So far in this series thinking about tradition, I’ve introduced a simple definition of the term and drawn some implications from that definition, and looked at how the major cultural movements of the past few centuries impact how we understand the idea of receiving a tradition ‘faithfully’. But any discussion of faithfulness to a religious tradition requires us to look at a closely related set of concepts, orthodoxy and heterodoxy. And it’s these ideas to which I will turn today.
Orthodoxy literally means ‘right praise’; it’s the idea that within any community there are those who have received the tradition correctly (the ‘orthodox’) and those who have received it incorrectly (the ‘heterodox,’ literally ‘different praise’). This division is to some extent a logical necessity: If faithfulness is a value, then that presupposes the potential for unfaithfulness. But inevitable or not, is it useful? What exactly does orthodoxy entail, and who gets to decide what is ‘orthodox’ and what is not?
These are big questions that are not easily answered. I first tackled the question of the value of prescriptive approaches to faith (i.e., what a tradition should be rather than what it is in common practice) in my series exploring religion using analogies from linguistics. There, I noted how such approaches are what allow traditions to have content and substance and to establish boundaries. Even recognizing that boundaries of orthodoxy inevitably come with a steep cost and raise a lot of questions, it should be obvious that these are positive things for a tradition to have. A tradition has to have something to say if it’s worth keeping and handing down to the next generation. But, how much of this substance of the faith is required for orthodoxy to be maintained?
Within the Christian world today, there are at least three different ways orthodoxy is understood. First there are those who believe orthodoxy is to be found within one specific Church tradition. In this view, orthodoxy is defined as not just a set of beliefs but also a set of practices and structures that have been handed down in one group. The clearest examples of this are the Eastern Orthodox and Roman Catholic Churches. As one Eastern Orthodox bishop defined it, orthodoxy is “the whole system of doctrine, Church government, worship, spirituality, and art which Orthodoxy has articulated over the ages (Kallistos (Timothy) Ware, The Orthodox Church, 196). There is something beautiful about this all-encompassing type of perspective. I recall from my time in the Eastern Orthodox Church the feeling of being buoyed up and carried down a big, fast-moving river. It’s comprehensive and uplifting. In its own way, it has breadth and lots of room in which to ‘play’. But, of course, it’s also restrictive. Its boundaries are solid and there is little room for dissent or differing opinion or practice. It is also a difficult position to defend, since the Holy Spirit is clearly at work making good disciples across the whole Christian spectrum (and some might argue, even beyond).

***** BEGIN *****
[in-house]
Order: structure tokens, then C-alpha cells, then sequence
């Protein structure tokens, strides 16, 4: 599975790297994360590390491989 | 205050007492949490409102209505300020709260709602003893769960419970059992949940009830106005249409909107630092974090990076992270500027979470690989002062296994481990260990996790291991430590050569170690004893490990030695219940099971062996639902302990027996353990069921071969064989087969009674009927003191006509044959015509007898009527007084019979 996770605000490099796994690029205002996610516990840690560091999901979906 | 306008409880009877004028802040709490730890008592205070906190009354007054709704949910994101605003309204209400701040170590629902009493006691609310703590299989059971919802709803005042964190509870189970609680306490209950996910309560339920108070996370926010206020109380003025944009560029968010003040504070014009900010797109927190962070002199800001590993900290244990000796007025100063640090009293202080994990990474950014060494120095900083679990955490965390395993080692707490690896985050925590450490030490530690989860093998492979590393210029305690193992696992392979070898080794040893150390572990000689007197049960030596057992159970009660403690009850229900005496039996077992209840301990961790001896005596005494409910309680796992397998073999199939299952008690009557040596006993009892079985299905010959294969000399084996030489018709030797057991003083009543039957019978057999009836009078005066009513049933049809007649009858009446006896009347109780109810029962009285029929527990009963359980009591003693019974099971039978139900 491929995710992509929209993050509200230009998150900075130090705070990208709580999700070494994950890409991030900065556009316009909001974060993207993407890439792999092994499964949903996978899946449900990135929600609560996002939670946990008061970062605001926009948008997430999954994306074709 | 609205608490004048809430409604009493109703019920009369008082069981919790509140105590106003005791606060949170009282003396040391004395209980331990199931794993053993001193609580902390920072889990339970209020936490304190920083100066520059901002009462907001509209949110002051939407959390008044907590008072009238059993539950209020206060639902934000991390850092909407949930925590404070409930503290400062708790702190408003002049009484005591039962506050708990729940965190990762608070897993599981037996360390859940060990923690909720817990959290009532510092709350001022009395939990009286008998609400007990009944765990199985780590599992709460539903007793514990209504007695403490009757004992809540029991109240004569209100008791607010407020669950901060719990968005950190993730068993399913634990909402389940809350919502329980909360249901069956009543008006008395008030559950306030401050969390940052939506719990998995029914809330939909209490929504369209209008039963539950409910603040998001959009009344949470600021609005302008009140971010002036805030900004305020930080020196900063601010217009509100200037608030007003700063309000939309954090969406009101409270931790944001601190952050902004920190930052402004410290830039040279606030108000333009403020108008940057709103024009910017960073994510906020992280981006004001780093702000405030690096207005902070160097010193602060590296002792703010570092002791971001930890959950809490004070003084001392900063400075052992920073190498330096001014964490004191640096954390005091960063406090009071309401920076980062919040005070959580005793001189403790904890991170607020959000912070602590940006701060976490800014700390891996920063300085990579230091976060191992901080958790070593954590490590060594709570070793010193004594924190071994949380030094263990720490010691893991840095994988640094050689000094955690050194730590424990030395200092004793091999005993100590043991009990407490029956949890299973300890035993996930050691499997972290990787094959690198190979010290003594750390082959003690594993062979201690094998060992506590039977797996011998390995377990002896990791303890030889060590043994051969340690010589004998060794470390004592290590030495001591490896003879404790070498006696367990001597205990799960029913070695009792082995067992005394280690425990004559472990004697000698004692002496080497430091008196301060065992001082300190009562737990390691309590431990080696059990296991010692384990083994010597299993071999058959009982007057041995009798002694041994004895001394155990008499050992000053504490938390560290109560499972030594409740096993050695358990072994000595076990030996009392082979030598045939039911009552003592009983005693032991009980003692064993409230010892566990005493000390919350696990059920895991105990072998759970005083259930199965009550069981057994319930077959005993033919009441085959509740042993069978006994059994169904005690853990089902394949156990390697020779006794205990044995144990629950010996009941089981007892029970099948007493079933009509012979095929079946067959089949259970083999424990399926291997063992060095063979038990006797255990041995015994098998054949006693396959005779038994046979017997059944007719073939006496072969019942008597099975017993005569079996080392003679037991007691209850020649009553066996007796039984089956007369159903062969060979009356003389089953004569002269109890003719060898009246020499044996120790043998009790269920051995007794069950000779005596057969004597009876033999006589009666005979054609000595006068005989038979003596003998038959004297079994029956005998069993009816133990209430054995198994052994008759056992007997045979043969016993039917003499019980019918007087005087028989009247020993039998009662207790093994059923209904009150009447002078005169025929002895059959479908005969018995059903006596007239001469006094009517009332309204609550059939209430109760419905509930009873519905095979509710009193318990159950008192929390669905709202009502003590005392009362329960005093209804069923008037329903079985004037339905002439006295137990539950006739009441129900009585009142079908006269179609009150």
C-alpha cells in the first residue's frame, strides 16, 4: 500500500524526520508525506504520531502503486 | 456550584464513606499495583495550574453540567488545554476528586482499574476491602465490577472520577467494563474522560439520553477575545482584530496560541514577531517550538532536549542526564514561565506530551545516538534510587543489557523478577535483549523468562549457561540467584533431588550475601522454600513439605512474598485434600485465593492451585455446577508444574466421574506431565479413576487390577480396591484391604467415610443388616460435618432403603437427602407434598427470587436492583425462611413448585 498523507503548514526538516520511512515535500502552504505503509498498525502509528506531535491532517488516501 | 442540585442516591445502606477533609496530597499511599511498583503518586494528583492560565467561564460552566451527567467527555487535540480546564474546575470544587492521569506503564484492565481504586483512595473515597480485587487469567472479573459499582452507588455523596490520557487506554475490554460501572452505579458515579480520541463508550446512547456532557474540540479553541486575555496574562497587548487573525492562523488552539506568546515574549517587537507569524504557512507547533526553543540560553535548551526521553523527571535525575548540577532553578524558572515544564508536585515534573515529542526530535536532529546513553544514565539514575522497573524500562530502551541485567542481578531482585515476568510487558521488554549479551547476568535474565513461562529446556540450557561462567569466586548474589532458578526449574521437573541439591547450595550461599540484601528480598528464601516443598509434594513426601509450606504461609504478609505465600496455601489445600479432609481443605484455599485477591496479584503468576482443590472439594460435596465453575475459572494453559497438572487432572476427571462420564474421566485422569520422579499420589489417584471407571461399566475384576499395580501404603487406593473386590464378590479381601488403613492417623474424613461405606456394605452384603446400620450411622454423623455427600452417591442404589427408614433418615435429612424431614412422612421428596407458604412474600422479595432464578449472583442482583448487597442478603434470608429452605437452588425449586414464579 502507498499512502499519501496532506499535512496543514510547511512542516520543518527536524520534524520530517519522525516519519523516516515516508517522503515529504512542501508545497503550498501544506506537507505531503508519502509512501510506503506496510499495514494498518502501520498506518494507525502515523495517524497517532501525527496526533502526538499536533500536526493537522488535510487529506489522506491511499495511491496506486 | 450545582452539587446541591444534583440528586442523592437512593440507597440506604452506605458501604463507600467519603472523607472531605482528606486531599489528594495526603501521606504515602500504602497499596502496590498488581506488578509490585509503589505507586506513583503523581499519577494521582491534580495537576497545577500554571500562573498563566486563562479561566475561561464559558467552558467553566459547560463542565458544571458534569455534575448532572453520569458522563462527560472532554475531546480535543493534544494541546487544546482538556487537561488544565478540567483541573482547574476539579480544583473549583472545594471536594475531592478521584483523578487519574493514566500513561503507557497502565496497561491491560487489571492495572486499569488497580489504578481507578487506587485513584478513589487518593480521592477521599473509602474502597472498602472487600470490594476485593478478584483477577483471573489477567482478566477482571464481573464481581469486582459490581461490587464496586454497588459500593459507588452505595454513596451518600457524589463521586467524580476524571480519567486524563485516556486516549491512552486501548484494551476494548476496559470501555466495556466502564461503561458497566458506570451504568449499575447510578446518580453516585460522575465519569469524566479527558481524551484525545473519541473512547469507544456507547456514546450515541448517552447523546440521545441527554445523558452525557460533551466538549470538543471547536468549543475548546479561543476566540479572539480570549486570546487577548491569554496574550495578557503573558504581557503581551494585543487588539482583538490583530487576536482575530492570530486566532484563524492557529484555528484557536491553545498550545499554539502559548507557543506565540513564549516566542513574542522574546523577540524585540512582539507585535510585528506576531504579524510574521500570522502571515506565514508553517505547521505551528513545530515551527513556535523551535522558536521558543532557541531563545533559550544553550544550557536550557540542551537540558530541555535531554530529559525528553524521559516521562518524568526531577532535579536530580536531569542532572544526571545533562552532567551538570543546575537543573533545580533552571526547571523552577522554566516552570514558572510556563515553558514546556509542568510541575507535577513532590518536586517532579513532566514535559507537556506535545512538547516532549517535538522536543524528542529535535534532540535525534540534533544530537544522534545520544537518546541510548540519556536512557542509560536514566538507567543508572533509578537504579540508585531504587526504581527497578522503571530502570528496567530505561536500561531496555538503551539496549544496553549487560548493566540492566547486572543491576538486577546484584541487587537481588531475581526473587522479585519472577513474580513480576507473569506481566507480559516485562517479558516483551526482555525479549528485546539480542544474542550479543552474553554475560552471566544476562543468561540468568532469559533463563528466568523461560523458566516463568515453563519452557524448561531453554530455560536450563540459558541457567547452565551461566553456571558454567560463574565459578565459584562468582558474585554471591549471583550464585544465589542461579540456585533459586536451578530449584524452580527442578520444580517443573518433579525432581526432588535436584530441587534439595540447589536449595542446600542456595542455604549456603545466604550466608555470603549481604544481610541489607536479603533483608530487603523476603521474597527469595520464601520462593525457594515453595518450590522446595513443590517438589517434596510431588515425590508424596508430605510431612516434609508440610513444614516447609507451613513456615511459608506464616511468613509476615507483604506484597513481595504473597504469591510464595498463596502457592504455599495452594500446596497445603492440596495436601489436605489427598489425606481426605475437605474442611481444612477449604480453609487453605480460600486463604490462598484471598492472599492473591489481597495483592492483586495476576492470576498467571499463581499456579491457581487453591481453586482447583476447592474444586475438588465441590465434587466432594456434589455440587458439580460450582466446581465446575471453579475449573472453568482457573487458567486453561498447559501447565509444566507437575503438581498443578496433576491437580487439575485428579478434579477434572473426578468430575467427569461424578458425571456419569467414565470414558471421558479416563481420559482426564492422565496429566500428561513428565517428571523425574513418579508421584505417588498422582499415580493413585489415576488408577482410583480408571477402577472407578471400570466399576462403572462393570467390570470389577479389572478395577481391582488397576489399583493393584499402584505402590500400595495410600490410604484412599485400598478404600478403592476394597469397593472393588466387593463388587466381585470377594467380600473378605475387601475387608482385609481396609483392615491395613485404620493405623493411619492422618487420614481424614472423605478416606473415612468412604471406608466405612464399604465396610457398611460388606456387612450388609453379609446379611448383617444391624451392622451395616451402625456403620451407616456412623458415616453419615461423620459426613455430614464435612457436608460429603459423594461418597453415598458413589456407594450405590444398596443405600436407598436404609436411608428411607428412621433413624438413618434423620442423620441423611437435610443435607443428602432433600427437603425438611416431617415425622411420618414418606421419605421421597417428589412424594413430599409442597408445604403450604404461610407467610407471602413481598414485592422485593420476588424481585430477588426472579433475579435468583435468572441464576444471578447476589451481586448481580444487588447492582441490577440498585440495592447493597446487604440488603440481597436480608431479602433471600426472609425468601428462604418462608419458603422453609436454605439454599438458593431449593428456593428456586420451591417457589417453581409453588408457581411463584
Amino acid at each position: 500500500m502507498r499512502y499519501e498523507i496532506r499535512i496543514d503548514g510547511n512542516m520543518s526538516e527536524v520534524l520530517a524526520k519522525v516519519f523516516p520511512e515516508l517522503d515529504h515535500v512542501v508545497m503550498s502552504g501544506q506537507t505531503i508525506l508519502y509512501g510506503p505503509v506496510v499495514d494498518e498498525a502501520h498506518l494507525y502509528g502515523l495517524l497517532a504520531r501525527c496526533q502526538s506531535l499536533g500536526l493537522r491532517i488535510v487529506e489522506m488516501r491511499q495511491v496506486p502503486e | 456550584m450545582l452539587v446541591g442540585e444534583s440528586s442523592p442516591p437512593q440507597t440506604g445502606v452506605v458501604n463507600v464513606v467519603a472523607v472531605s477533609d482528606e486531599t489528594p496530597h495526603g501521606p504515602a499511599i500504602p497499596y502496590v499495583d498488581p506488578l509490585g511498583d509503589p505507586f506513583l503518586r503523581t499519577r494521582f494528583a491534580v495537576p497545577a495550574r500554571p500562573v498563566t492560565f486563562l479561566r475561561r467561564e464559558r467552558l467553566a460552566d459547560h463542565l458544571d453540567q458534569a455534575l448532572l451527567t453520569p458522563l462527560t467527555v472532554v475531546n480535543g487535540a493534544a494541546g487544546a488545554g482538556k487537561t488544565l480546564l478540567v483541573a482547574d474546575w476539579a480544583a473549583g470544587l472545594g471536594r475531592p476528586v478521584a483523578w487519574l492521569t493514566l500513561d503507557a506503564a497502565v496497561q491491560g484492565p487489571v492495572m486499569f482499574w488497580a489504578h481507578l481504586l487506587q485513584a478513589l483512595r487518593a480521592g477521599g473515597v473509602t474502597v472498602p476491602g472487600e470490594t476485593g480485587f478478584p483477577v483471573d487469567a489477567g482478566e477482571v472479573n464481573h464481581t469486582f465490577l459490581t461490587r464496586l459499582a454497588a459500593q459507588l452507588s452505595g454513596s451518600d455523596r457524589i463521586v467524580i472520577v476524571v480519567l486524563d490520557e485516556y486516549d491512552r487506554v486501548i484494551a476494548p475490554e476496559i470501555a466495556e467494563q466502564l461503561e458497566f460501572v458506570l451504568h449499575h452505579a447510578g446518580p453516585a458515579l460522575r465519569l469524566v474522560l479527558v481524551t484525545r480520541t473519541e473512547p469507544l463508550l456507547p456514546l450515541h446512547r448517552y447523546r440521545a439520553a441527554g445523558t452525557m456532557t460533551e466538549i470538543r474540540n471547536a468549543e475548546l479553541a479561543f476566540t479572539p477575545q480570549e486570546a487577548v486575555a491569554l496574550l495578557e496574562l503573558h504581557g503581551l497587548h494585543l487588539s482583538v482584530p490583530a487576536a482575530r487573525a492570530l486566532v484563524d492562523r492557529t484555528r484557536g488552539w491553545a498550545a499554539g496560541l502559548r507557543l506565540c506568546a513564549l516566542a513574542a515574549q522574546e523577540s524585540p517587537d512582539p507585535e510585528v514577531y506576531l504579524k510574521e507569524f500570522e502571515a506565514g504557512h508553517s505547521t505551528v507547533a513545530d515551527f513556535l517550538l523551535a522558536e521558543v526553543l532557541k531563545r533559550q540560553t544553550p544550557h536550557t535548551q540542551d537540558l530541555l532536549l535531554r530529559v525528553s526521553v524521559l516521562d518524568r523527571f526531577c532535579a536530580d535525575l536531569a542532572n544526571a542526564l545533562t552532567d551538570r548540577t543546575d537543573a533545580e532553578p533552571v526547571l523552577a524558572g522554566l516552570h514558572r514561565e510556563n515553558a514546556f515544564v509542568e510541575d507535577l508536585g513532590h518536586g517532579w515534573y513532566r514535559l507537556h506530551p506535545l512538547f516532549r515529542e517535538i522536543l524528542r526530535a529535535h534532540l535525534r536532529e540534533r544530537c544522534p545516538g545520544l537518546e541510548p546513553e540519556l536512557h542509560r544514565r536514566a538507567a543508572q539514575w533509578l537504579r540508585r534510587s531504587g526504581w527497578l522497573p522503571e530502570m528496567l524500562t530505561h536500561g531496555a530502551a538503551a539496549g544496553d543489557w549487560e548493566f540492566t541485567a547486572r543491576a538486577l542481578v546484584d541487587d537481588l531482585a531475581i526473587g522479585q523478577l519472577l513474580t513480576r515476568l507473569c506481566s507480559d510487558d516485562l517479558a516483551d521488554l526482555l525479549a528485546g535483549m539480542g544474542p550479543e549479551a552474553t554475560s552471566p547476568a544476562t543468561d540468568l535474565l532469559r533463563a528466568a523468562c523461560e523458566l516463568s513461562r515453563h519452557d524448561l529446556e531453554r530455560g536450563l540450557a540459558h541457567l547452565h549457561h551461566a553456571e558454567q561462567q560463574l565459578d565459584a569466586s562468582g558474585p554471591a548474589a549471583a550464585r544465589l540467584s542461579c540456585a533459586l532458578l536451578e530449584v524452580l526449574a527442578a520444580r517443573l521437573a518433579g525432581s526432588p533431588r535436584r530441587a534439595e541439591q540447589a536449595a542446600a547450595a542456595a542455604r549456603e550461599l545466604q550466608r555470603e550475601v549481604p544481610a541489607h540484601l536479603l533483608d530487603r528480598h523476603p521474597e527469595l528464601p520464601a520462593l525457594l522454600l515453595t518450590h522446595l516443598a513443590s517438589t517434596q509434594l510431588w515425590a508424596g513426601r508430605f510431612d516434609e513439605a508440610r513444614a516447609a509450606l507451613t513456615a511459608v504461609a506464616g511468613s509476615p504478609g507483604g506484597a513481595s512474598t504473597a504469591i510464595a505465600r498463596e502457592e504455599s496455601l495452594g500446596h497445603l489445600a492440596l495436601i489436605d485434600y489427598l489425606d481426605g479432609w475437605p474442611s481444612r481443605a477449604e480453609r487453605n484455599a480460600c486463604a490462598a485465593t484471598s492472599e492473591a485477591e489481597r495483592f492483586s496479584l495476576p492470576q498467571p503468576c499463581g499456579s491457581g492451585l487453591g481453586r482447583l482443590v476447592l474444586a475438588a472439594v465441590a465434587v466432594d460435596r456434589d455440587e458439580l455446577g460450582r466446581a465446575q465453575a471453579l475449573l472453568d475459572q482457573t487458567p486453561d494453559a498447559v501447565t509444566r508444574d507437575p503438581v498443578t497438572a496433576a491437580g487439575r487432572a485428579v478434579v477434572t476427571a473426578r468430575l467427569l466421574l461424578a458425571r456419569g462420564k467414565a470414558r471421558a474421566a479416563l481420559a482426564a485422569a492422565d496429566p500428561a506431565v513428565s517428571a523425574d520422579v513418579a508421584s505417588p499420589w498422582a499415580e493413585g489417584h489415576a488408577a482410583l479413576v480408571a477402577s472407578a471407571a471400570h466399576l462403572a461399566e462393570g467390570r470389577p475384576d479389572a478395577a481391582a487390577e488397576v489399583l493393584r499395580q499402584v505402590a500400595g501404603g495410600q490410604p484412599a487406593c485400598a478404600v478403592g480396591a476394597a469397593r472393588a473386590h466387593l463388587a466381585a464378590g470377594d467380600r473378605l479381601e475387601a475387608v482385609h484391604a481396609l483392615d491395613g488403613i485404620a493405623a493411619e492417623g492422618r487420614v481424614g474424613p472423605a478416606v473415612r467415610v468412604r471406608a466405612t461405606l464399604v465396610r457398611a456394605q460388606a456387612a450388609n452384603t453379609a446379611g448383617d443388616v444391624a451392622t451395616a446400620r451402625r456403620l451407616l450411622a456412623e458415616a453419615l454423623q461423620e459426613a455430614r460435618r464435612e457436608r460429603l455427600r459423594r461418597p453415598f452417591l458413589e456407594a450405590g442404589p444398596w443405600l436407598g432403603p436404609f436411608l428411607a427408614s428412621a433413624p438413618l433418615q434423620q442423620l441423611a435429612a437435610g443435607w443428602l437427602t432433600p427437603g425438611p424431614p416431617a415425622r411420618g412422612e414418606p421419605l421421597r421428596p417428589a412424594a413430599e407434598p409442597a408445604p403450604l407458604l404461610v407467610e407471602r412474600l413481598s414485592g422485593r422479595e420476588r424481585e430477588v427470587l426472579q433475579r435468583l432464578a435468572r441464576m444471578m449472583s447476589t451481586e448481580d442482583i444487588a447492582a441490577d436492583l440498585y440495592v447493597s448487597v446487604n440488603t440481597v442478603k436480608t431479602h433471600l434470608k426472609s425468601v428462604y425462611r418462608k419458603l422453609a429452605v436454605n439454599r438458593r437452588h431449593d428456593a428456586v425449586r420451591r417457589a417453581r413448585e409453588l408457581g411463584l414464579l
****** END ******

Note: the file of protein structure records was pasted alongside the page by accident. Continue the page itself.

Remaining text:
The second major way orthodoxy is understood today is to define it along a set of historical beliefs or documents, say, for example the Nicene Creed, or the official statements of the first seven ecumenical councils (the councils which occurred before the split between the Eastern and Western Churches, which set boundaries on how Christians understand the Trinity and the relationship between Christ’s humanity and divinity). This has been a helpful definition for ecumenical dialogue, since it allows Christians of many stripes to fall within the ‘orthodox’ category. A similar approach can be found within different Christian sub-traditions: Calvinists might for example base their own orthodoxy on adherence to the Westminster Confession, or Fundamentalists to the ‘Fundamentals’ drawn up by the ‘Princeton School’ to combat liberal theology at the turn of the last century. Depending on the values and perceived needs of the communities which create them, these confessions can be broad, such as the ancient Creeds, which mostly include basic narrative content about the nature and life of Christ, or narrow, such as some contemporary denominational confessions, which specifically outline beliefs about creation, the End Times, and even gender roles.